141120103251

The N350 is delivering a smooth, quality and highly mobile netbook experience and one we’re very happy with. The battery life is definitely something to think about and most mobile workers are going to want to invest in at least a second three-cell battery.  Those wanting a high-end Flash video experience will want to evaluate requirements tightly too. At 1060gm and with RAM and SSD upgrade possibilities, the N350 is one to take a closer look at if you’re wanting a highly mobile full computing experience.

We’re using the N350 at the MeeGo Conference in Dublin this week so check back for more long-term thoughts soon. This review written on-the-go using the N350, the  Nokia N82 for photography and a Samsung Galaxy Tab as a 3G access point.

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  • Toley

    why do they even bother putting VGA on a device where the Atom caps out at 14×9? no monitors these days have resolutions these days. is it to fool the customer into perceived value?

    Intel makes such bad decisions when crippling platforms, i can hardly wait for AMD’s Ontario & Zacate to show them proper performance.

    PCper will have benchmarks revealed next week & they already quietly stated to expect CULV & Atom (especially) to get absolutely crushed at near/less wattage.

    goodlooking machine though, just needs a better CPU.

    • DavidC1

      “PCper will have benchmarks revealed next week & they already quietly stated to expect CULV & Atom (especially) to get absolutely crushed at near/less wattage.”

      I disagree. Ontario needs to clock at 1GHz to get 9W TDP while the Atom N550 clocks 1.5GHz @ 8.5W. You might say clock speed isn’t everything, but their PCMark Vantage scores show the CPU clearly underperforming the current Athlon Neo CPU.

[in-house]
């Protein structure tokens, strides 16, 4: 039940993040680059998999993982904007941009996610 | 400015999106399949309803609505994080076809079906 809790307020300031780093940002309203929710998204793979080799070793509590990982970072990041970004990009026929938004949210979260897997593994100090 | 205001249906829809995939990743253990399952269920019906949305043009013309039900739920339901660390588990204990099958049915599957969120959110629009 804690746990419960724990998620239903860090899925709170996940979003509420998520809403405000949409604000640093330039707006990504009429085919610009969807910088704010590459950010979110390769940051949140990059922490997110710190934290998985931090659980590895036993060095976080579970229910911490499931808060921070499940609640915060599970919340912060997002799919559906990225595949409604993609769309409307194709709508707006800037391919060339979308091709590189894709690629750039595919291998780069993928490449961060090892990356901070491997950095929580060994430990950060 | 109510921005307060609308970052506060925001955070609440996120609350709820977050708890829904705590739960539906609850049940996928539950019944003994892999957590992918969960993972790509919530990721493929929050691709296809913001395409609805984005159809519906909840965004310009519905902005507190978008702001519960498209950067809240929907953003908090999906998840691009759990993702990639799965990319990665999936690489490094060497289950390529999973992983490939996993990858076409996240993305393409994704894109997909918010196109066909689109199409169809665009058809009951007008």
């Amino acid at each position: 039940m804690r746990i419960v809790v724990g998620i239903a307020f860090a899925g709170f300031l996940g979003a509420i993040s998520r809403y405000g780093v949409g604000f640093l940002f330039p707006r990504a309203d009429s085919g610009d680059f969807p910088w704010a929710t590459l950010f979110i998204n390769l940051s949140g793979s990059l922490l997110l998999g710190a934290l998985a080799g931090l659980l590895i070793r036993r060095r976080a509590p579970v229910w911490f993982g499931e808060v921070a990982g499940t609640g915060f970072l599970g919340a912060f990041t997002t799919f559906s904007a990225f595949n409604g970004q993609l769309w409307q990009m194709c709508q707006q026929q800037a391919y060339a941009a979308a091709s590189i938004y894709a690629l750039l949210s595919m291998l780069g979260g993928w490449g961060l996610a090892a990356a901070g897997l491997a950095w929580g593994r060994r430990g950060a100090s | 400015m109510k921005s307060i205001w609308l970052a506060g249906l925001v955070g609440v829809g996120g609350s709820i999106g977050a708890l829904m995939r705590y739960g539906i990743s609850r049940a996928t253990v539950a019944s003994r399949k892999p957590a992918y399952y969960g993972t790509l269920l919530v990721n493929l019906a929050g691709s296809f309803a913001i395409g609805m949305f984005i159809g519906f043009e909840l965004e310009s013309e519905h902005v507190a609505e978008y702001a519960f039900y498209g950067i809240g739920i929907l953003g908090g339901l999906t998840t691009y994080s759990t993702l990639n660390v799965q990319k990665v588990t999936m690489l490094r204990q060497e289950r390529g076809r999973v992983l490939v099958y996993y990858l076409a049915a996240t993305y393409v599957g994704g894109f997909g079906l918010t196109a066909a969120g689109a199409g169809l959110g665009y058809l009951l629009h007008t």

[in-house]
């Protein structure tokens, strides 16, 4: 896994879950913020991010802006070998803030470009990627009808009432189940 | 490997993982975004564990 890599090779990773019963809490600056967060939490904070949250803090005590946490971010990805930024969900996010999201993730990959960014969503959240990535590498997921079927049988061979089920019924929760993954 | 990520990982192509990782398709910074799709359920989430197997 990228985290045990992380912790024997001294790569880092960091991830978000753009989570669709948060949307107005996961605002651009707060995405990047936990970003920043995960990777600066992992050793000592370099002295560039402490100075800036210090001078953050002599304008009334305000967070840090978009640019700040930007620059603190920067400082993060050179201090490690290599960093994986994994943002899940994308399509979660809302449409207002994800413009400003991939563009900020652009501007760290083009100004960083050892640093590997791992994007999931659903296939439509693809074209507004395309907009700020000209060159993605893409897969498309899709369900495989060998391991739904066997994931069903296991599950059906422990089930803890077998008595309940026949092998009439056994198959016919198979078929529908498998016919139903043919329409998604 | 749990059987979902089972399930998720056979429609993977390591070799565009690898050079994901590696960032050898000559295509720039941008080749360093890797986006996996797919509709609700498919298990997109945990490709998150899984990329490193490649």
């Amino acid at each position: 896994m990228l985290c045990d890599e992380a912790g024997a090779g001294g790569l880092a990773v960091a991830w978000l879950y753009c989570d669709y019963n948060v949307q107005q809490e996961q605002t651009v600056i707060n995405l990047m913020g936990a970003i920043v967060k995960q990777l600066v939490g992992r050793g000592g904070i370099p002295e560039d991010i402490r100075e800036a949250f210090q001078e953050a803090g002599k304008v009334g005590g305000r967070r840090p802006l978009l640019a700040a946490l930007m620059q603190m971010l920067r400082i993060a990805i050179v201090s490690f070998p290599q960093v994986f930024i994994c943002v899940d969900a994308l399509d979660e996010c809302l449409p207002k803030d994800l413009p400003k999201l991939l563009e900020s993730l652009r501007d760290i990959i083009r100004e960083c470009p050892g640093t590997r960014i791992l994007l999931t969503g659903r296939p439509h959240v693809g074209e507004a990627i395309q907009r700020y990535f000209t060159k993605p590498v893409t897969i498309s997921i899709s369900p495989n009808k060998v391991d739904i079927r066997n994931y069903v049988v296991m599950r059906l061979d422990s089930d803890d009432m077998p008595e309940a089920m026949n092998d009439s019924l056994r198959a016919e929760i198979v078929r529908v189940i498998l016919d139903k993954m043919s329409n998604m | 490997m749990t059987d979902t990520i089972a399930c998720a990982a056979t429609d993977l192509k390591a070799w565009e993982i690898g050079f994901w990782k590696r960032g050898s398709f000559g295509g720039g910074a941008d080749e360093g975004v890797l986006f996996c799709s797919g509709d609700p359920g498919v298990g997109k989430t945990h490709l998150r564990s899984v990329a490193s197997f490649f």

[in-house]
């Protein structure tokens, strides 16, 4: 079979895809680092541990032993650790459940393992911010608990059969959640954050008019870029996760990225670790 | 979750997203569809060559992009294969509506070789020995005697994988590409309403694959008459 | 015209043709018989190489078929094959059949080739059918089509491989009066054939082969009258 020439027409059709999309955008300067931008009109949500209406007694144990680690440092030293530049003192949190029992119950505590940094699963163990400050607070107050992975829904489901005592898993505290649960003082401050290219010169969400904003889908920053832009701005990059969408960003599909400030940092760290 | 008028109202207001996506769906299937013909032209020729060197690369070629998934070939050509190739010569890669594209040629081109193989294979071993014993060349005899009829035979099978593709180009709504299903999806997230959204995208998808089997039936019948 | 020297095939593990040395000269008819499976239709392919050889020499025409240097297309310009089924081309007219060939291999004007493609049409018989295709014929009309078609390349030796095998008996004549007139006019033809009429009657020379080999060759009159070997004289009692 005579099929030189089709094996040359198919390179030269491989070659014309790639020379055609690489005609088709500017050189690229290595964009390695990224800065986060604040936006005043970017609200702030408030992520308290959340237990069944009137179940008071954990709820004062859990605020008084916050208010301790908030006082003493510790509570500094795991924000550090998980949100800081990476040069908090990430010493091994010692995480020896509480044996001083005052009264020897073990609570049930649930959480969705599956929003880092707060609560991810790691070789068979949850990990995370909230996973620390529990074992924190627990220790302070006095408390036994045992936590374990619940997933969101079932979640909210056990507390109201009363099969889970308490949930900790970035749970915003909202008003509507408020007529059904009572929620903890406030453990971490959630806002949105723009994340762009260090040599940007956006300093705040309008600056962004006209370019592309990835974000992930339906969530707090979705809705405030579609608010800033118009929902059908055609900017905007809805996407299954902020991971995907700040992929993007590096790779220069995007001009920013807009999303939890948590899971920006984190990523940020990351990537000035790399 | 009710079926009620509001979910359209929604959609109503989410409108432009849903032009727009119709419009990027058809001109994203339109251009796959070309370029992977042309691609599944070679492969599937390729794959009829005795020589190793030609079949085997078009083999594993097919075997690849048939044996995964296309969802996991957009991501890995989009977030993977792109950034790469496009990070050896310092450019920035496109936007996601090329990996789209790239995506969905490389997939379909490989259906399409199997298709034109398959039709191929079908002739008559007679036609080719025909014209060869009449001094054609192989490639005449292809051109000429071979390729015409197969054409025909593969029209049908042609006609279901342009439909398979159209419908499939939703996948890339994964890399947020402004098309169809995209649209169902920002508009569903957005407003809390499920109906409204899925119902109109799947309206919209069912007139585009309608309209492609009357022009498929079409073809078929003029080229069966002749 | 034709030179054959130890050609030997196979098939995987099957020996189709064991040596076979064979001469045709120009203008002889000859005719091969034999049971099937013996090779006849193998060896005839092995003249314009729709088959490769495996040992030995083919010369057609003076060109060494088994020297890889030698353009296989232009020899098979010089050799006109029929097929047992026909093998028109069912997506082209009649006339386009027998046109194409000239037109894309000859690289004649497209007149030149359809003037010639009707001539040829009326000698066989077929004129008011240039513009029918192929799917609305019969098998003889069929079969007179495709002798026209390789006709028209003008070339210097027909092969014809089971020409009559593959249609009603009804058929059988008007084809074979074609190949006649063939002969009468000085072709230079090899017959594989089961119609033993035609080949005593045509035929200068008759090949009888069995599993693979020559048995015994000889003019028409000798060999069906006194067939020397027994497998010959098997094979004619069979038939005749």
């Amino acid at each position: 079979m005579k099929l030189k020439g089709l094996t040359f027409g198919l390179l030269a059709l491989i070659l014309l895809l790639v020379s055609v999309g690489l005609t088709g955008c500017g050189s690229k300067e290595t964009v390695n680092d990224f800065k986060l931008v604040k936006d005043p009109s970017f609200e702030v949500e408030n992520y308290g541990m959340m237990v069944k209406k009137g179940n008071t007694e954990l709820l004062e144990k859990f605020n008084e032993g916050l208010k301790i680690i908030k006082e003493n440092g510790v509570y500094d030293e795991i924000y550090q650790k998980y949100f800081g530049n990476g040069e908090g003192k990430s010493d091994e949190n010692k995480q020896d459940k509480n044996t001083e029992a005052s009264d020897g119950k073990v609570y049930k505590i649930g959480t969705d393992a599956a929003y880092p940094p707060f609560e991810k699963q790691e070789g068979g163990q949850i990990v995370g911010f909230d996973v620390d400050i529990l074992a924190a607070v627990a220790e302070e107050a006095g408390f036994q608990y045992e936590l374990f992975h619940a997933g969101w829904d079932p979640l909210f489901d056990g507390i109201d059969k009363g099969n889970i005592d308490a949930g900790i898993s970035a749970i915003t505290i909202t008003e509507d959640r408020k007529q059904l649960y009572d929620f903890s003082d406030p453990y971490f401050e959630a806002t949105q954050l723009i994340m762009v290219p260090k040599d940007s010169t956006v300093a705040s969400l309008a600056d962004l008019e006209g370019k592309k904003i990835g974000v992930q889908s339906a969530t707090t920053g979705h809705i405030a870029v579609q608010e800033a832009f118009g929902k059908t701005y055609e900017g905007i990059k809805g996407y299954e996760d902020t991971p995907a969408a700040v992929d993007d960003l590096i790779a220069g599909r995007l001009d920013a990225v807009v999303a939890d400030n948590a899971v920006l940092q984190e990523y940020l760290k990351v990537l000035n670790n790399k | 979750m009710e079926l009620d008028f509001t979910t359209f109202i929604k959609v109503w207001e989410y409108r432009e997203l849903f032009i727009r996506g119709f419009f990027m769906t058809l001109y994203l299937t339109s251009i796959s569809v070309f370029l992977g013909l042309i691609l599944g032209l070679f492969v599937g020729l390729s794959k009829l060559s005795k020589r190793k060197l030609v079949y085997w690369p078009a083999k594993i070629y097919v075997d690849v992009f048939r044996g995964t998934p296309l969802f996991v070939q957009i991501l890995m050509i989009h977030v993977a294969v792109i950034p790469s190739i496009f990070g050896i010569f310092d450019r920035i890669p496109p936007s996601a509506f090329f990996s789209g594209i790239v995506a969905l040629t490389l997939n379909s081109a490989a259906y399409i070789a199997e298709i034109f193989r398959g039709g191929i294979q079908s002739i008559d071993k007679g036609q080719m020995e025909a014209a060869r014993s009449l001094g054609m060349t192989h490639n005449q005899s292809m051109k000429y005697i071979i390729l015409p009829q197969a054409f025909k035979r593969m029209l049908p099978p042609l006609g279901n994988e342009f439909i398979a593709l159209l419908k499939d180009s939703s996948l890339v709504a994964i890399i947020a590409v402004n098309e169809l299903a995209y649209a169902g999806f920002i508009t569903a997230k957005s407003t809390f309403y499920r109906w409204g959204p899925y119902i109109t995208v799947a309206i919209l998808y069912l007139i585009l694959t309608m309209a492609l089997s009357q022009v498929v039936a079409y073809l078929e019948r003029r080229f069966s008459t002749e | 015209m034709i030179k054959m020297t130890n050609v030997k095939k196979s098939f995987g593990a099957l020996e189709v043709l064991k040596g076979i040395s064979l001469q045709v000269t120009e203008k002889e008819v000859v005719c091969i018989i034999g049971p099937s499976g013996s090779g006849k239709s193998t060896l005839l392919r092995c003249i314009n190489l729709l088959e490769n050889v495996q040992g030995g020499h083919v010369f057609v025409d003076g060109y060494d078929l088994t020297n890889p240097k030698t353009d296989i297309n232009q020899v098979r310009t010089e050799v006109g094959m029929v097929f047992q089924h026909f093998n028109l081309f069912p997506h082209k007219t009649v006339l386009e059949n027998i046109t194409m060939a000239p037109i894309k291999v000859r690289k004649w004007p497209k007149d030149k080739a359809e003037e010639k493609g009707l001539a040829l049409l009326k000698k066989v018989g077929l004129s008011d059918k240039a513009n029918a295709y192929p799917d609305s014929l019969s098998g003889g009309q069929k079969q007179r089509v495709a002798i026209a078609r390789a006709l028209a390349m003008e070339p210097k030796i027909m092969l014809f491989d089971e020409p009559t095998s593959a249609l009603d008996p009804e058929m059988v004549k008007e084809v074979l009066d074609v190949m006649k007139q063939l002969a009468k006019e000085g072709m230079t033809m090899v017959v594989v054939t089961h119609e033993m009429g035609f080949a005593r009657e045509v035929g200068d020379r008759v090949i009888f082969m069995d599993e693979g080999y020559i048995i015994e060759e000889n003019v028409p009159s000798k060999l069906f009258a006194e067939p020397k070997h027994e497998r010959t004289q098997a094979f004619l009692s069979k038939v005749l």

At 1GHz, it won’t be much faster than Atom.

      That’s not to say Ontario and Zacate are bad products, but CPU won’t be its strength and power usage will be better on Atom. The strength of the new AMD chip is on the graphics.

      • admin

        I agree with that. Graphics and video acceleration are the advantages. Power efficiency likely to be less than Atom dual-core. It will be nice to have another 3D/video option in the low-cost notebook space though

    • Mike H

      re: the VGA, maybe I’m in a minority but one of the key advantages for portability for me is being able to give presentations on the go; I work at a University and have to give lectures, research seminars and talks to schoolkids. As long as the laptop is able to output something a projector can use, I’m happy; I would have to think twice about a device that couldn’t support some kind of projector out.

  • rabs

    This device is among the top on my list of potential new netbook. I don’t need that much CPU power, though it’s nice to have the possibility. As long as it’s quite energy efficient at low usage, that’s fine.

    What I especially appreciate is the moderate weight.

  • MarkusL

    Do you know if there is also a 6 cell battery available? How much would this weight?

    • animatio

      actually that’s the question. 3 cell and/or 4 cell equipment does not make any sense these days if long endurance and mobility is concerned. this also means: how does a 6-cell fit into the body … killing the ‘nice’ 3-cell design or fitting it. i so far know only the old eee1000 & 901models where high capacity batteries did fit the original design without form factor quirks. the new hp Mini 5100 series take their 6-cells nicely too.

    • admin

      6-cell is available. Yes. 66wh so it’s a good one too. 10hrs I guess.

  • B J

    How does this compare to the n230 for simple use whilst travelling?

    • chippy

      I personally haven’t used the N230 but it’s the same in terms of size/weight. Just about 20% slower! If you want a 6-cell netbook, the design is excelent. Fast-start mode is really good. Really works!

  • RT @umpcportal: Samsung N350 First Impressions (Post Live Review) http://www.umpcportal.com/?p=22725

  • farhoo

    How bad does the 6-cell protrude?
    What’s the weight?

  • Cybertrash

    I was wondering, does anyone have an idea if this Netbook works well with Ubuntu?